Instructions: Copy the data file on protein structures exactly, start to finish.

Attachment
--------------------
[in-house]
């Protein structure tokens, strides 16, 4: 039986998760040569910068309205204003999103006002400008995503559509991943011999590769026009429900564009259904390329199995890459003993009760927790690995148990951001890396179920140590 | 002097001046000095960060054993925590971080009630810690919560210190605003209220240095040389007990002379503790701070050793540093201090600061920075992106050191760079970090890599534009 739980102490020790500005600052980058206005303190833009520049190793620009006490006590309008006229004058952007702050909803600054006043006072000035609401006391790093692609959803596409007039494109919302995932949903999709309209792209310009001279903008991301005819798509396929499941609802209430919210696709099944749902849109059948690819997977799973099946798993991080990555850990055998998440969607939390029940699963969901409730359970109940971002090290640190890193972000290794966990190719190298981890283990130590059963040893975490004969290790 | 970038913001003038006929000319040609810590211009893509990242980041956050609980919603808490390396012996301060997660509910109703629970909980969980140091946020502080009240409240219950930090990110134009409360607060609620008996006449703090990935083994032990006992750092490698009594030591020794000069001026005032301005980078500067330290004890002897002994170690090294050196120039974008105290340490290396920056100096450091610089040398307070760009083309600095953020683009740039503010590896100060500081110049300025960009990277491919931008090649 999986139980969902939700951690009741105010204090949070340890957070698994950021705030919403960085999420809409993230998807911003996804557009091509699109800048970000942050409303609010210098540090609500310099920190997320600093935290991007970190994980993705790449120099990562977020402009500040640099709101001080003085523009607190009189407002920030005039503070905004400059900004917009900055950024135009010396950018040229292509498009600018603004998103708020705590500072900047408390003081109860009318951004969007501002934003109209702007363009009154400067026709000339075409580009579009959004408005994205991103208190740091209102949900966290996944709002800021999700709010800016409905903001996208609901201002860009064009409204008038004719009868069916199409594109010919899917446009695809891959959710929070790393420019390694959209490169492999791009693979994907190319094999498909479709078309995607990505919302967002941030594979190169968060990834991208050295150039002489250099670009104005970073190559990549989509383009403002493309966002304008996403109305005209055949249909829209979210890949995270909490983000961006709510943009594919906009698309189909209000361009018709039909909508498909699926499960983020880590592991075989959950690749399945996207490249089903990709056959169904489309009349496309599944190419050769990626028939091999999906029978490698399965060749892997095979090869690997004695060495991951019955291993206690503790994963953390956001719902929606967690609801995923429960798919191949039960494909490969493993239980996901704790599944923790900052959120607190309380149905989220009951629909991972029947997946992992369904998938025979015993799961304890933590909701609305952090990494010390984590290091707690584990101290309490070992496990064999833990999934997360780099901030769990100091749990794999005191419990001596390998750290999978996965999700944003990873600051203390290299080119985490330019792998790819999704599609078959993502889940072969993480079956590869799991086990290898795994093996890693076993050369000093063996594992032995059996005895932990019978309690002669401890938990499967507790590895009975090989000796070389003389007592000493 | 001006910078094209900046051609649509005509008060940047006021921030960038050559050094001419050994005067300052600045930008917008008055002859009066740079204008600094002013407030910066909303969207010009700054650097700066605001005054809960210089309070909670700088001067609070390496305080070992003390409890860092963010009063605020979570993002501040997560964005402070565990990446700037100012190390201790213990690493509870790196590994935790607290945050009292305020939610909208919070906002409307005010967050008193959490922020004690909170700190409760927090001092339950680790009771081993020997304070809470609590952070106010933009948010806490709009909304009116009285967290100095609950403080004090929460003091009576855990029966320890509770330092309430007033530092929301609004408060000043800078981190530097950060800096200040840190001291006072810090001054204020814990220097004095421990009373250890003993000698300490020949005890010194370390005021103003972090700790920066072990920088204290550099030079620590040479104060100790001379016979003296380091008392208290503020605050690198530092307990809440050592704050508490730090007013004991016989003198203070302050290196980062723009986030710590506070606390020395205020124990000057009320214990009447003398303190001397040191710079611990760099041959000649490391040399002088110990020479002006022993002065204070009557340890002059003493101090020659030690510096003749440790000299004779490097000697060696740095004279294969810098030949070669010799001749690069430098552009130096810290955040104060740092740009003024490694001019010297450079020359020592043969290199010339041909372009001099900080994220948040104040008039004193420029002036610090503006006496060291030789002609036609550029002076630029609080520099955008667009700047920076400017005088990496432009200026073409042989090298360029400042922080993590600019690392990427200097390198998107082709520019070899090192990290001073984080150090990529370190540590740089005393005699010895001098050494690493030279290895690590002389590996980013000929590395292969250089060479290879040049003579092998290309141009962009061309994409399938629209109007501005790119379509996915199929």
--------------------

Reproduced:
[in-house]
């Protein structure tokens, strides 16, 4: 039986998760040569910068309205204003999103006002400008995503559509991943011999590769026009429900564009259904390329199995890459003993009760927790690995148990951001890396179920140590 | 002097001046000095960060054993925590971080009630810690919560210190605003209220240095040389007990002379503790701070050793540093201090600061920075992106050191760079970090890599534009 739980102490020790500005600052980058206005303190833009520049190793620009006490006590309008006229004058952007702050909803600054006043006072000035609401006391790093692609959803596409007039494109919302995932949903999709309209792209310009001279903008991301005819798509396929499941609802209430919210696709099944749902849109059948690819997977799973099946798993991080990555850990055998998440969607939390029940699963969901409730359970109940971002090290640190890193972000290794966990190719190298981890283990130590059963040893975490004969290790 | 970038913001003038006929000319040609810590211009893509990242980041956050609980919603808490390396012996301060997660509910109703629970909980969980140091946020502080009240409240219950930090990110134009409360607060609620008996006449703090990935083994032990006992750092490698009594030591020794000069001026005032301005980078500067330290004890002897002994170690090294050196120039974008105290340490290396920056100096450091610089040398307070760009083309600095953020683009740039503010590896100060500081110049300025960009990277491919931008090649 999986139980969902939700951690009741105010204090949070340890957070698994950021705030919403960085999420809409993230998807911003996804557009091509699109800048970000942050409303609010210098540090609500310099920190997320600093935290991007970190994980993705790449120099990562977020402009500040640099709101001080003085523009607190009189407002920030005039503070905004400059900004917009900055950024135009010396950018040229292509498009600018603004998103708020705590500072900047408390003081109860009318951004969007501002934003109209702007363009009154400067026709000339075409580009579009959004408005994205991103208190740091209102949900966290996944709002800021999700709010800016409905903001996208609901201002860009064009409204008038004719009868069916199409594109010919899917446009695809891959959710929070790393420019390694959209490169492999791009693979994907190319094999498909479709078309995607990505919302967002941030594979190169968060990834991208050295150039002489250099670009104005970073190559990549989509383009403002493309966002304008996403109305005209055949249909829209979210890949995270909490983000961006709510943009594919906009698309189909209000361009018709039909909508498909699926499960983020880590592991075989959950690749399945996207490249089903990709056959169904489309009349496309599944190419050769990626028939091999999906029978490698399965060749892997095979090869690997004695060495991951019955291993206690503790994963953390956001719902929606967690609801995923429960798919191949039960494909490969493993239980996901704790599944923790900052959120607190309380149905989220009951629909991972029947997946992992369904998938025979015993799961304890933590909701609305952090990494010390984590290091707690584990101290309490070992496990064999833990999934997360780099901030769990100091749990794999005191419990001596390998750290999978996965999700944003990873600051203390290299080119985490330019792998790819999704599609078959993502889940072969993480079956590869799991086990290898795994093996890693076993050369000093063996594992032995059996005895932990019978309690002669401890938990499967507790590895009975090989000796070389003389007592000493 | 001006910078094209900046051609649509005509008060940047006021921030960038050559050094001419050994005067300052600045930008917008008055002859009066740079204008600094002013407030910066909303969207010009700054650097700066605001005054809960210089309070909670700088001067609070390496305080070992003390409890860092963010009063605020979570993002501040997560964005402070565990990446700037100012190390201790213990690493509870790196590994935790607290945050009292305020939610909208919070906002409307005010967050008193959490922020004690909170700190409760927090001092339950680790009771081993020997304070809470609590952070106010933009948010806490709009909304009116009285967290100095609950403080004090929460003091009576855990029966320890509770330092309430007033530092929301609004408060000043800078981190530097950060800096200040840190001291006072810090001054204020814990220097004095421990009373250890003993000698300490020949005890010194370390005021103003972090700790920066072990920088204290550099030079620590040479104060100790001379016979003296380091008392208290503020605050690198530092307990809440050592704050508490730090007013004991016989003198203070302050290196980062723009986030710590506070606390020395205020124990000057009320214990009447003398303190001397040191710079611990760099041959000649490391040399002088110990020479002006022993002065204070009557340890002059003493101090020659030690510096003749440790000299004779490097000697060696740095004279294969810098030949070669010799001749690069430098552009130096810290955040104060740092740009003024490694001019010297450079020359020592043969290199010339041909372009001099900080994220948040104040008039004193420029002036610090503006006496060291030789002609036609550029002076630029609080520099955008667009700047920076400017005088990496432009200026073409042989090298360029400042922080993590600019690392990427200097390198998107082709520019070899090192990290001073984080150090990529370190540590740089005393005699010895001098050494690493030279290895690590002389590996980013000929590395292969250089060479290879040049003579092998290309141009962009061309994409399938629209109007501005790119379509996915199929």